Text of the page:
As Passover, our new year of Jewish peoplehood, is about to begin, this journey of #blogexodus concludes by looking into our Jewish future. One of the great joys and privileges of being a Rabbi is that I am constantly surround by the assurance of our Jewish future in our classrooms, on our Bima, on retreats and during the summer at camp. In the eyes of our children and young adults I am constantly blessed to peer into our future as a people and to know that our future’s so bright. (Half my friends are now saying “I gotta wear shades” :-). )
Yesterday I had one such moment as I sat with a Bar Mitzvah student and his mother to discuss his Torah portion, Bo. Found in the book of Exodus, Parshat Bo tells of the final plagues, including the plague of darkness. The student’s mother prompted him to tell me about the insight he had had regarding the plague of darkness. He said that when he read that the Egyptians were enveloped in darkness, while the Israelites were surrounded by light, he decided that it wasn’t actual light and darkness, but a spiritual light and darkness. He explained that it seemed to him that what happened was that the Egyptians were enveloped in the darkness of despair, while the Israelites were bathed in the light of hope. His smile alone said so much in terms of our Jewish future. He had read Torah, he had learned Torah and now he owned Torah. And in the process, he had discovered the essence of our Jewish future: Hope.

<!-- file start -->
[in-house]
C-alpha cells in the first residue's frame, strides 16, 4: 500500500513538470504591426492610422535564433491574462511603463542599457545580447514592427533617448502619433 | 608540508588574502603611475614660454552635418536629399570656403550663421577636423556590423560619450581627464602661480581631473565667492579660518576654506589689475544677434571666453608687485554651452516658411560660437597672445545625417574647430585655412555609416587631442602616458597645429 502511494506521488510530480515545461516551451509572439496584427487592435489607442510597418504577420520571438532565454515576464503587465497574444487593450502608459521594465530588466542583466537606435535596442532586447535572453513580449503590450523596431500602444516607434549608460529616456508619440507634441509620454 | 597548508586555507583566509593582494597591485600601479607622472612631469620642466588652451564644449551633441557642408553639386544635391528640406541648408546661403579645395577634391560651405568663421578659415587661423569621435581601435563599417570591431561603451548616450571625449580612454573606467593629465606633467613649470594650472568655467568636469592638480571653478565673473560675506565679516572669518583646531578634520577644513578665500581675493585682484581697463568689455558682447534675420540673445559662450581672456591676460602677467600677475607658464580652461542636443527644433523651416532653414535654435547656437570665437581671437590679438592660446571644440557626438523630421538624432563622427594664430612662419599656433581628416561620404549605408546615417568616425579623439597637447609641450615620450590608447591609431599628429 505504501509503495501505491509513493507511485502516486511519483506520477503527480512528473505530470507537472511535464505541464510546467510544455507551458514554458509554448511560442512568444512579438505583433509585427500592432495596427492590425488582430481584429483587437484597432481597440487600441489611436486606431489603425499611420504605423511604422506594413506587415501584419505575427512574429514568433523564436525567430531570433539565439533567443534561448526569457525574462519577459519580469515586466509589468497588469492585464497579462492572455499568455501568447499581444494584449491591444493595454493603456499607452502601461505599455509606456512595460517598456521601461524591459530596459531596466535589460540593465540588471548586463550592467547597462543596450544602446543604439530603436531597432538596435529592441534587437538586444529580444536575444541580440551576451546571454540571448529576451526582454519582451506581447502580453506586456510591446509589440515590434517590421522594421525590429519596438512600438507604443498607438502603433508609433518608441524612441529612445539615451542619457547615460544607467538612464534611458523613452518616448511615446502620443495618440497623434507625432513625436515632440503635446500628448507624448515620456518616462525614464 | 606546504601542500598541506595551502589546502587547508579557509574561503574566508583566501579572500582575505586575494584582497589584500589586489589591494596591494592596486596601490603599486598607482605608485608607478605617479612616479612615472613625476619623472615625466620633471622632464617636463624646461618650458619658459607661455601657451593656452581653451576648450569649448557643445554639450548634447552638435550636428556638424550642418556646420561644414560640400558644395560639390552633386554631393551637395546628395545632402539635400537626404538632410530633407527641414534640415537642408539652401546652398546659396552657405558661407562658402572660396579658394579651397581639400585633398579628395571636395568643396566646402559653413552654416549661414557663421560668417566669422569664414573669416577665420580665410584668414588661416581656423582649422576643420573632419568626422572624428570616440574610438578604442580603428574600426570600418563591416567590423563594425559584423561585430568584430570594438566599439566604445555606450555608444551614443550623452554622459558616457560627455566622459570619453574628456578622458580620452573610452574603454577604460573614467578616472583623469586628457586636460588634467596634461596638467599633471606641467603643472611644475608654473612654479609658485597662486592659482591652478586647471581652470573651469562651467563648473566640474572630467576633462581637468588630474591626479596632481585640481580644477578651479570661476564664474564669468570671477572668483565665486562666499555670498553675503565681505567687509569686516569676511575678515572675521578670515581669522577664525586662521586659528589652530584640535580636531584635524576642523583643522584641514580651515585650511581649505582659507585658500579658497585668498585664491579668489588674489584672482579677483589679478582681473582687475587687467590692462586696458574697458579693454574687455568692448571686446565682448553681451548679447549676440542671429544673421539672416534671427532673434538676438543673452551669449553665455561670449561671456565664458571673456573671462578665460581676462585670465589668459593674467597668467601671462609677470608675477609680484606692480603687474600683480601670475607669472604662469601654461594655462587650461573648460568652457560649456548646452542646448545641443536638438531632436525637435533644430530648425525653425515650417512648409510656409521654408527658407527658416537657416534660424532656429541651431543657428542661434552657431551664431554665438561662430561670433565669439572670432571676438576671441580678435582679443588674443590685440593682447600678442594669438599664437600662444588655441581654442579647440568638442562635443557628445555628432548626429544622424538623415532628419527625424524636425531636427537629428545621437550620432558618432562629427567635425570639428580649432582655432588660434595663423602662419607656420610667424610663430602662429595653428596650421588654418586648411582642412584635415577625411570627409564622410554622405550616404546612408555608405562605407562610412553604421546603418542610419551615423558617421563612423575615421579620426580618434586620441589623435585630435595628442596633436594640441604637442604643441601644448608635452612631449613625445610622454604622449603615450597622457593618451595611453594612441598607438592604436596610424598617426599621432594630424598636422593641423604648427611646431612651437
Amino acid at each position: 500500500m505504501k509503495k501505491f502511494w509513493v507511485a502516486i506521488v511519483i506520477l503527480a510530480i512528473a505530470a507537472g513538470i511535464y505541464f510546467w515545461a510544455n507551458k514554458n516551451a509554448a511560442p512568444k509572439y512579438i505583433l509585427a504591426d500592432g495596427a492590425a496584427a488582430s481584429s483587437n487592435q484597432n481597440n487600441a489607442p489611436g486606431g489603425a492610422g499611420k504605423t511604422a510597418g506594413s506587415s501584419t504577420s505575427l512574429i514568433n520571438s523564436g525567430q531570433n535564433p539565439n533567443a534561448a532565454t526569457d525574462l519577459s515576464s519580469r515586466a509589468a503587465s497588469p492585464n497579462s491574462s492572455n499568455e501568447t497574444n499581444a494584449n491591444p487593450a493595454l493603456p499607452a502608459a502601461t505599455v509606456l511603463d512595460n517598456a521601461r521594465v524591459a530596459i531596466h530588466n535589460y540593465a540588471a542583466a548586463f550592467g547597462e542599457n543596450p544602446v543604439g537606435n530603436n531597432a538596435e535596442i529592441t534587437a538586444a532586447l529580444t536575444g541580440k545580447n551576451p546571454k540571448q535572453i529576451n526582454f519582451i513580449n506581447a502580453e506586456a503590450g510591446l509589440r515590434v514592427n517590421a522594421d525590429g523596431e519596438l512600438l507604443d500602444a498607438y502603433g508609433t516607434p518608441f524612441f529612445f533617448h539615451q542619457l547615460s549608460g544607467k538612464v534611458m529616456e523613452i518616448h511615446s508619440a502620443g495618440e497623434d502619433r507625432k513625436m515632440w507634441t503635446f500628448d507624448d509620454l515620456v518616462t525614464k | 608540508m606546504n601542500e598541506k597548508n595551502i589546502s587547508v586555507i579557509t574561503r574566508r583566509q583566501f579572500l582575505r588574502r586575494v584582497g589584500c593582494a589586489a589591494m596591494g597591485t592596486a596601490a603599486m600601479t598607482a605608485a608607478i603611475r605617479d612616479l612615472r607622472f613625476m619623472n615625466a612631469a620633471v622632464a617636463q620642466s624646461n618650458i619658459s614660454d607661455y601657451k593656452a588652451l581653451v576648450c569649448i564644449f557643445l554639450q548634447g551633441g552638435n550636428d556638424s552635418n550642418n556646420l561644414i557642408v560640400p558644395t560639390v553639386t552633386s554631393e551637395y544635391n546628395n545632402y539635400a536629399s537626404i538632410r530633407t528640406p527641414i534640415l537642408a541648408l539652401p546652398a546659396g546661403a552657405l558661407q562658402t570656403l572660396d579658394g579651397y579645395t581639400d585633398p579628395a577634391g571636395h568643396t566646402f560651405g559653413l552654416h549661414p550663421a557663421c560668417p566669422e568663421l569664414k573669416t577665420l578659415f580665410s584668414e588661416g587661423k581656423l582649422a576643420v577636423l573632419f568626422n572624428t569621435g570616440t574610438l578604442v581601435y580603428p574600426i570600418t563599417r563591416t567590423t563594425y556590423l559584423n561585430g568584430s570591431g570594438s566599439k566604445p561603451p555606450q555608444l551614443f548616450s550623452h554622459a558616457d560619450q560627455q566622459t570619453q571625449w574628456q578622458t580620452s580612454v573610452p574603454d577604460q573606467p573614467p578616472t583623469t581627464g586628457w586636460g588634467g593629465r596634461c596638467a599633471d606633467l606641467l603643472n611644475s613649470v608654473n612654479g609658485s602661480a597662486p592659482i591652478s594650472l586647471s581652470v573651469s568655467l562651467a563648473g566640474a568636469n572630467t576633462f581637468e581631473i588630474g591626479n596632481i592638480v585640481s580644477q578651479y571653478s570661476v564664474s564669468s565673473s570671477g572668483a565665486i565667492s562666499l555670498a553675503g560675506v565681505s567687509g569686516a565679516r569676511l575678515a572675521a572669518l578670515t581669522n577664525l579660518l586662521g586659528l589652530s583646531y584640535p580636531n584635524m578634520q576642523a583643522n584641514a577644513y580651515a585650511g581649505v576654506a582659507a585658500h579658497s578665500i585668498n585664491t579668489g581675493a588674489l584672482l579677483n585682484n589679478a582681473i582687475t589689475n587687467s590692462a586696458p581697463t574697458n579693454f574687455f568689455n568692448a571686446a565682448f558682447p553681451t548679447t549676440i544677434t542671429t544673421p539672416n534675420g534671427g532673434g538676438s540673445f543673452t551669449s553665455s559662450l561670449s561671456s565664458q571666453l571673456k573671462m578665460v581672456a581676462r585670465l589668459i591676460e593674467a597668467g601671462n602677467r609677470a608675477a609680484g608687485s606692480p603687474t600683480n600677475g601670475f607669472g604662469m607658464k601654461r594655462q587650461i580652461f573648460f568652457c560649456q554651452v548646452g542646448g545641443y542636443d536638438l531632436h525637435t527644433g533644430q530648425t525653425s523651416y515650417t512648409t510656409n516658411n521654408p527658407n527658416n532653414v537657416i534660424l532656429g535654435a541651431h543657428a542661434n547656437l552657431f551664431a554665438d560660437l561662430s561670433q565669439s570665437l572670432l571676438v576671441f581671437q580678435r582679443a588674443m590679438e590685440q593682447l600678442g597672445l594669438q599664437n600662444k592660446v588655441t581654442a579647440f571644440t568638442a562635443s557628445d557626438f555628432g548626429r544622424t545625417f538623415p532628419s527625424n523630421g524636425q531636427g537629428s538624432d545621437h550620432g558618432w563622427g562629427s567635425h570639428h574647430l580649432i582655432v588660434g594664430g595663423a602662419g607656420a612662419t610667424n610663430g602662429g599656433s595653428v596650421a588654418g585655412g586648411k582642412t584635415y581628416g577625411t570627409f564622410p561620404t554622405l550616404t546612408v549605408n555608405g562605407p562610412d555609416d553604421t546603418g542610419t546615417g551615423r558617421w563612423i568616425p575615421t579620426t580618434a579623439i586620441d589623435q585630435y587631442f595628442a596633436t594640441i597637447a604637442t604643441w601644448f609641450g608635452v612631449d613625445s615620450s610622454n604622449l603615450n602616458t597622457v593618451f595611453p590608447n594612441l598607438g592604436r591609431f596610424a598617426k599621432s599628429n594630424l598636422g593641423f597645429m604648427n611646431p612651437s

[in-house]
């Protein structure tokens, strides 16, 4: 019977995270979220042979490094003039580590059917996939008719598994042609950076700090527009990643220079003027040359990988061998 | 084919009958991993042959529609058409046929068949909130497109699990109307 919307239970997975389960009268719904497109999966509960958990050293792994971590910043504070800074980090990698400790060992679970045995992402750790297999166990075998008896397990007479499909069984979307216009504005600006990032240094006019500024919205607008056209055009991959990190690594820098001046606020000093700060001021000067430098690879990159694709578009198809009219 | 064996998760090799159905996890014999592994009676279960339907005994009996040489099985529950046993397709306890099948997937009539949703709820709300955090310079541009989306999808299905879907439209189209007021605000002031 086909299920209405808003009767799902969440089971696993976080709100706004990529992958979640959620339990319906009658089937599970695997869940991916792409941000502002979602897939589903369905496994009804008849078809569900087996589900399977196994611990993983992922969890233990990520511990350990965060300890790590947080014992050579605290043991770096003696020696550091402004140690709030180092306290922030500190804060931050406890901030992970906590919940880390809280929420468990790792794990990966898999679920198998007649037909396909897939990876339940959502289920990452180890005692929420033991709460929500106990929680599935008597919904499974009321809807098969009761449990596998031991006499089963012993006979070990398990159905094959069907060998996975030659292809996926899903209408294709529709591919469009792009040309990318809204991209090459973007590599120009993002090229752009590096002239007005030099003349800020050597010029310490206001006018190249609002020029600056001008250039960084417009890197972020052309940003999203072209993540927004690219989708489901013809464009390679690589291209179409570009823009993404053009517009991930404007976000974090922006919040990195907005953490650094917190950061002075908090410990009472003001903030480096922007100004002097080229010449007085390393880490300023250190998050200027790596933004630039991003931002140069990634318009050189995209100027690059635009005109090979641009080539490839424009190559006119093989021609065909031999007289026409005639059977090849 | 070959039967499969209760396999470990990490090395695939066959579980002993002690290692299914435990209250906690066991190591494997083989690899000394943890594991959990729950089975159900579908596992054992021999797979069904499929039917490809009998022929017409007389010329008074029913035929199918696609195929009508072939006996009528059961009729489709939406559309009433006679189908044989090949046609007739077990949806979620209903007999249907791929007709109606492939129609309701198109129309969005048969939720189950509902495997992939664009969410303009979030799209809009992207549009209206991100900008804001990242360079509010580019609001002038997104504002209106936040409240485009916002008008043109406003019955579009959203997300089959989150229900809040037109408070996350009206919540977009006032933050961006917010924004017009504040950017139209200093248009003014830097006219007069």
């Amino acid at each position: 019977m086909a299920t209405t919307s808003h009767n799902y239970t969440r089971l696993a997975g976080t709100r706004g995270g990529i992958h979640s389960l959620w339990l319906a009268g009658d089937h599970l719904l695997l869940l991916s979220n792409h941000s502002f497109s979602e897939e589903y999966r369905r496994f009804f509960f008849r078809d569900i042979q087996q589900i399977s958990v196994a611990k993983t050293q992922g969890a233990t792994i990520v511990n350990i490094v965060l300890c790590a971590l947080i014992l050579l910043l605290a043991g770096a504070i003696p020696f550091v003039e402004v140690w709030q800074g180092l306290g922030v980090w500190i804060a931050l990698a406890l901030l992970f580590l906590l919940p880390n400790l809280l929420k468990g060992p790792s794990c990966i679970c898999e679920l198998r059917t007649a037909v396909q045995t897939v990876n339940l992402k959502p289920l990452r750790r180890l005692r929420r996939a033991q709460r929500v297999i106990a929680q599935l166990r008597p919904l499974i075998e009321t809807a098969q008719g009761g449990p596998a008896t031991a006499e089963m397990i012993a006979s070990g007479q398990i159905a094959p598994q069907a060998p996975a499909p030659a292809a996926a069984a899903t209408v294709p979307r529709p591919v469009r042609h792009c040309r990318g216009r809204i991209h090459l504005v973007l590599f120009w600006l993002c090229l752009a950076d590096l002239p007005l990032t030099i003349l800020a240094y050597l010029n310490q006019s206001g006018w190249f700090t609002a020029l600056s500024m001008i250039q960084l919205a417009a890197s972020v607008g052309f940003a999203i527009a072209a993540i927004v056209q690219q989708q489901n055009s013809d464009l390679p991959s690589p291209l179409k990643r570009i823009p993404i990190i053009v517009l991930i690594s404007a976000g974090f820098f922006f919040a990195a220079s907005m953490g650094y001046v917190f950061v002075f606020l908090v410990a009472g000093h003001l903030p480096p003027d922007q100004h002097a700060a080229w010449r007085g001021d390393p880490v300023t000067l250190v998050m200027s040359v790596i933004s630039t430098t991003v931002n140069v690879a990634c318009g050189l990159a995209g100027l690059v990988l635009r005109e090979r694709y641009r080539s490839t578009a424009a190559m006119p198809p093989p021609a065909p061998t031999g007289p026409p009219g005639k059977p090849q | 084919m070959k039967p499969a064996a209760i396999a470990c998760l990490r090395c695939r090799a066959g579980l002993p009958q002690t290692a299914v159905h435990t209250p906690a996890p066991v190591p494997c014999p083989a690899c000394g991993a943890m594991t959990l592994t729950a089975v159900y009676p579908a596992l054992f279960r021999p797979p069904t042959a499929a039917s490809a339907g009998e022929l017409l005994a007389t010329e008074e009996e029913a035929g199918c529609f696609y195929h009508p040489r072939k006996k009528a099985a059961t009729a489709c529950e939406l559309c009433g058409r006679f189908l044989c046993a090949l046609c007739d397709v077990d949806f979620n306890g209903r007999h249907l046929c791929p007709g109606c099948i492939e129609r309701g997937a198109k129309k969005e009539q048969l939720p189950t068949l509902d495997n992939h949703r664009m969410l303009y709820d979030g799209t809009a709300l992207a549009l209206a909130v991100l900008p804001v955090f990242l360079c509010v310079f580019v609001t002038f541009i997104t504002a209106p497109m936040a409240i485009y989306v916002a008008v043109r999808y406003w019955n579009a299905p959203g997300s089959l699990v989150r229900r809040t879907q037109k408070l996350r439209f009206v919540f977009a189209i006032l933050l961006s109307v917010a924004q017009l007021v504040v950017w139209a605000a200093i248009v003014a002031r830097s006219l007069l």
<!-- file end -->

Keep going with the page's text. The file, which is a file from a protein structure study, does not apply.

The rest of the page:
Hope is what carried us from Egyptian bondage into freedom in the wilderness and ultimately to the completion of our redemption with our return to the Promised Land. Hope kept us connected in the diaspora, sustained us through the darkness of the Shoah and fueled the rebuilding of our Jewish homeland whose very anthem is Hatikvah, The Hope. And hope is what we see in the eyes of a Bar Mitzvah student who has taken ownership of Torah, in a Religious School student who can’t wait to get into her Kindergarten classroom and in the High School aide waiting to greet her. And hope for the future is the gift given us all by our Confirmands who will close out their Passover celebrations by beginning the countdown to Shavuot; the day when they, like those who came before them, will stand again at Sinai and commit themselves to carrying our hopes for the future in their very capable young hands.
May your Passover be filled with sweetness and joy, happiness and hope. Chag Sameach!